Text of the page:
?From the great beyond into the present? ? an interview with Jo Lendle

Hanser publisher Jo Lendle talks about gentle adjustments of languages and marketing strategies.... more more

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Magazine Roundup

Tuesdsay 24 March, 2009

Lettre International prints Bela Hamvas' 1960 essay on direct morality and bad conscience. The Nation demands state subsidies for old media. In El Pais Semanal, Javier Cercas waits for a novel about Hitler's moustache hair. In the Guardian, Mary Beard dispels all hopes for a good death. In Novel Obs, Alain Finkielkraut does not mention the Kundera Affair. In the New York Review of Books, John Gray learns all about debt from Margaret Atwood. Elet es Irodalom dwells on otherness. The TLS celebrates Josef Skvorecky. Umberto Eco eyes up the bodies of Mussolini and Berlusconi for L'Espresso. And Carlos Fernando Chamorro sheepishly tells the New York Times how he opposed his mother.
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Magazine Roundup

Tuesday 17 March, 2009

In Osteuropa, Jachym Topol takes the subway and instantly spots the difference between East and West. In Frontline, the physicist Pervez Amirali Hoodbhoy decries the Saudi-ising of Pakistani culture. ResetDoc sees an army of dissidents in the Arab world. In the Guardian, Roger Norrington plays Beethoven in the right tempo. Not the sciences but the humanities can deconstruct religion, the New Humanist asserts. Elet es Irodalom takes a swing at Hungarian lobbying. The Economist is fascinated by an archive from the Warsaw ghetto. The New York Times portrays music tycoon Valeri Gergiev.
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Magazine Roundup

Tuesday 10 March, 2009

Reality exists! But only when we're not looking, the Economist declares. Blindness is the purest form of sight, Claude Lanzmann assures the Nouvel Obs. Vanity Fair tracks down the Viking gene in the Icelandic man. In the American, James V. DeLong looks into the forked future of a paid and a free Internet. In the Believer, author and filmmaker C.S. Leigh fondly recalls a fetid human experience. Italy's rotting, cries MicroMega. The polluter pays! Joseph Stiglitz declares in the Nation. And Jonathan Littell's novel "The Kindly Ones" induces visions of sausages in the New York Times.
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Magazine Roundup

Tuesday 3 March, 2009

In Salon.eu.sk, Jaroslav Formanek takes aim at BHL's arrogance. Prospect succumbs to the charms of Odessa's Black Sea hedonism. In Dissent, historian Michael B. Katz describes his experiences on the jury at a murder trial. In Edge.org, Dennis Dutton links aesthetics with evolution. Fareed Zakaria seeks peace with the Islamists in Newsweek. In Outlook India, the Islamist Maulana Sufi Mohammed describes what this peace will look like. The Observator Cultural opens up the world of Stefan Agopian. And philosophers, Europa discovers, even have their own way of dying.
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Magazine Roundup

Tuesday 24 February, 2009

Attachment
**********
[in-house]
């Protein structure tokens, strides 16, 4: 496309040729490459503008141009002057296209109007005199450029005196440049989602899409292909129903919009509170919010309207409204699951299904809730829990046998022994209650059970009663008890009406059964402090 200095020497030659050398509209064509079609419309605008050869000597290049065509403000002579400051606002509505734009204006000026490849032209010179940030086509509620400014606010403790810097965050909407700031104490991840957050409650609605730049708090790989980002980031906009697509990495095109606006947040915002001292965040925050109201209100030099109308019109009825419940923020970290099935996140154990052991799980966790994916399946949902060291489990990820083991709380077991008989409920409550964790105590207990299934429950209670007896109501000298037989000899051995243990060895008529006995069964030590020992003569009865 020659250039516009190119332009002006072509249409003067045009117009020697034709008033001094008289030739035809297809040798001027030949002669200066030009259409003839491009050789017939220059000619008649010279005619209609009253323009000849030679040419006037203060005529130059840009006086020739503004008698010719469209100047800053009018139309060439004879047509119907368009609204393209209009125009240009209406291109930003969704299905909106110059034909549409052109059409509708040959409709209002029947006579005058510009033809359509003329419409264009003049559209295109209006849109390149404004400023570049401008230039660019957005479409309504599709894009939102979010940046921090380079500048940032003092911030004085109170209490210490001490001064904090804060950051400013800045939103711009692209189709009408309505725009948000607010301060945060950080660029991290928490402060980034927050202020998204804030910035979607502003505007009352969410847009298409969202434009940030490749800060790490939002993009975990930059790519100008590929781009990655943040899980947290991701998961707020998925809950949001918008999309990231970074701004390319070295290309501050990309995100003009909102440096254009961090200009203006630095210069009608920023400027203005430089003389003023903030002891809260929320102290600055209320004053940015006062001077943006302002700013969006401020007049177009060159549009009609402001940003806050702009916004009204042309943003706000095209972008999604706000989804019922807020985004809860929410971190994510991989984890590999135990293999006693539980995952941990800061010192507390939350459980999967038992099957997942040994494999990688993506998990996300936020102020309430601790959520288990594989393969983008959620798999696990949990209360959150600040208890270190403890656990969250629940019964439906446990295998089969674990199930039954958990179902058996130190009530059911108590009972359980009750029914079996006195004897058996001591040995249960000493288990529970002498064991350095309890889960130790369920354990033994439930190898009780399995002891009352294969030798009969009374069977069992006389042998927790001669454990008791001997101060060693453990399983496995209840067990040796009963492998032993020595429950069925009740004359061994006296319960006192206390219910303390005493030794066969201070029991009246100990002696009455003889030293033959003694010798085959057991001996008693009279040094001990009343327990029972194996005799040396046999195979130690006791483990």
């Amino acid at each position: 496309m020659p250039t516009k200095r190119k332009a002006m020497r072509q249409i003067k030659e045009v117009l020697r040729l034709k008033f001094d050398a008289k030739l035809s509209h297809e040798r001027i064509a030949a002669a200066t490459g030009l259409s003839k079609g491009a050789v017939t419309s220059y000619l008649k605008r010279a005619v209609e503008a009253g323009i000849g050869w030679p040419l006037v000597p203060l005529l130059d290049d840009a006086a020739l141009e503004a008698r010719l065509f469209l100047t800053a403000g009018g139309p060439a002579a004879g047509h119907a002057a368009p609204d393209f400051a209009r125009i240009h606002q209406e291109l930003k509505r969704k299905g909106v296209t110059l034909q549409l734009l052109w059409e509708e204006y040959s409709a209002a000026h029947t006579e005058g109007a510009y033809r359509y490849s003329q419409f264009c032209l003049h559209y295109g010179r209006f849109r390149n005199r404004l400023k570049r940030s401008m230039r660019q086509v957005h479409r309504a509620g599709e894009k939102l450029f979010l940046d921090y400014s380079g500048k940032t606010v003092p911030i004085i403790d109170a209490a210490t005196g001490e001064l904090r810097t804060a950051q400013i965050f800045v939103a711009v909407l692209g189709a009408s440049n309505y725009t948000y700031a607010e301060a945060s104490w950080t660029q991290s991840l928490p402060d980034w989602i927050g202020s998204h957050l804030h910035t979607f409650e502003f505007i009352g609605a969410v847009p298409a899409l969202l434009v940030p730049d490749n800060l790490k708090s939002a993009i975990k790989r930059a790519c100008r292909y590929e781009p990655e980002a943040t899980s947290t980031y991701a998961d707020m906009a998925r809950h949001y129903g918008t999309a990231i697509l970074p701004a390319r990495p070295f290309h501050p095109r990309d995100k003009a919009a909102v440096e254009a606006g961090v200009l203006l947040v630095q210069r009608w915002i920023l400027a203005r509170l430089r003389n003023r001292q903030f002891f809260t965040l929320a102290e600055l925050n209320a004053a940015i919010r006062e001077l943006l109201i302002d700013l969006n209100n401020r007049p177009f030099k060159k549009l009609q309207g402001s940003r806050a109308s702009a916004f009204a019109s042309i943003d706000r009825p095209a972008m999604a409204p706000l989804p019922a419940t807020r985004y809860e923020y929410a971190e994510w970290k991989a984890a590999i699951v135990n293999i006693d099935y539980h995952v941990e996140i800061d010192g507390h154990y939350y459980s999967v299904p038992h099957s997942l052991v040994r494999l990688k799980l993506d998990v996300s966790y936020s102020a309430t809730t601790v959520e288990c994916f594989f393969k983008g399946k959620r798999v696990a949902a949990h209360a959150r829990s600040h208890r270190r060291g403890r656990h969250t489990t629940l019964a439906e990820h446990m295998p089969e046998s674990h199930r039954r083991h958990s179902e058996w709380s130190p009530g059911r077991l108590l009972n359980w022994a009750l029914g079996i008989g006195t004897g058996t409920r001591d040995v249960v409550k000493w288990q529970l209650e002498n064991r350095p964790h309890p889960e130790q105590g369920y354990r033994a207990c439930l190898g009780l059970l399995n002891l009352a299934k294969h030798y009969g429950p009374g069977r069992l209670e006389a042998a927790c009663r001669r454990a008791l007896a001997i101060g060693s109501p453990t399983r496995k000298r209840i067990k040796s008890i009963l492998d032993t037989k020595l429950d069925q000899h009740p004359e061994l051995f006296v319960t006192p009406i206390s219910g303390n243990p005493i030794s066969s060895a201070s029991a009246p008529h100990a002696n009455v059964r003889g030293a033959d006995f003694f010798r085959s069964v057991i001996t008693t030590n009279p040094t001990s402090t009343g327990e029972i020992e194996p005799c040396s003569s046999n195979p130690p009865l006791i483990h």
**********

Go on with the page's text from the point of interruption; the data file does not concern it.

In the London Review, Perry Anderson counts the servitors in the Quirinale. Salon.eu.sk documents Peter Nadas's speech to Hungary's national bankers - on the subject of trust. In Clarin, Roberto Saviano celebrates the new football god, Leo Messi. In Nouvel Obs, French historian Nelly Schmidt thanks the British for initiating research into French colonialism. L'Espresso finds out what Sarkozy could do for Italian culture.
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Magazine Roundup

Tuesday 17 February, 2009

Do the Palestinians need more space than the Belgians? asks Amos Oz in the Guardian. In Eurozine Slavenka Drakulic talks about learning things the hard way. In Nepszabadsag Bogdan Goralczyk and Laszlo Lengyel despair over Eastern European provincialism. The New Republic worries that a two-class information society will emerge from the ashes of the newspapers. In Espresso, Umberto Eco hurls his books out the window. And in TLS Richard Dawkins delares: Evolution is true.
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Magazine Roundup

Tuesday 10 February, 2009

Vanity Fair recounts how Warner fires successful film producers. In Eurozine, Jens-Martin Eriksen and Frederik Stjernfelt trace the fine line between multiculturalism and racism . In the New Statesman, Dennis Dutton looks out onto ideal, high-protein landscapes. Polityka sips a vicious cocktail, cherry and all. In the Spectator, Darwin praises monkey brilliance. In Le Crois, Simon Leys lashes out at Roland Barthes's unusual indecency. And for Nouvel Obs, Abraham B. Yehoshua reviews Israel's bitter victory in Gaza.
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Magazine Roundup

Tuesday 3 February, 2009

In Le Point BHL remembers the non-Stauffenberg members of the German resistance - civilians like Georg Elser, Sophie Scholl and Willy Brandt. In Nouvel Obs, Roland Barthes weeps for his mother. Outlook India describes the Talibanisation of the IT state Karnataka. Elet es Irodalom explains why the Dutch don't get Peter Esterhazy. The New Statesman wonders at the improbable marriage of physicist Paul Dirac. In Al Ahram the writer Herman P. Spruijt calls for the Arab world to improve IP rights for its writers. Prospect sees red Tories a' coming.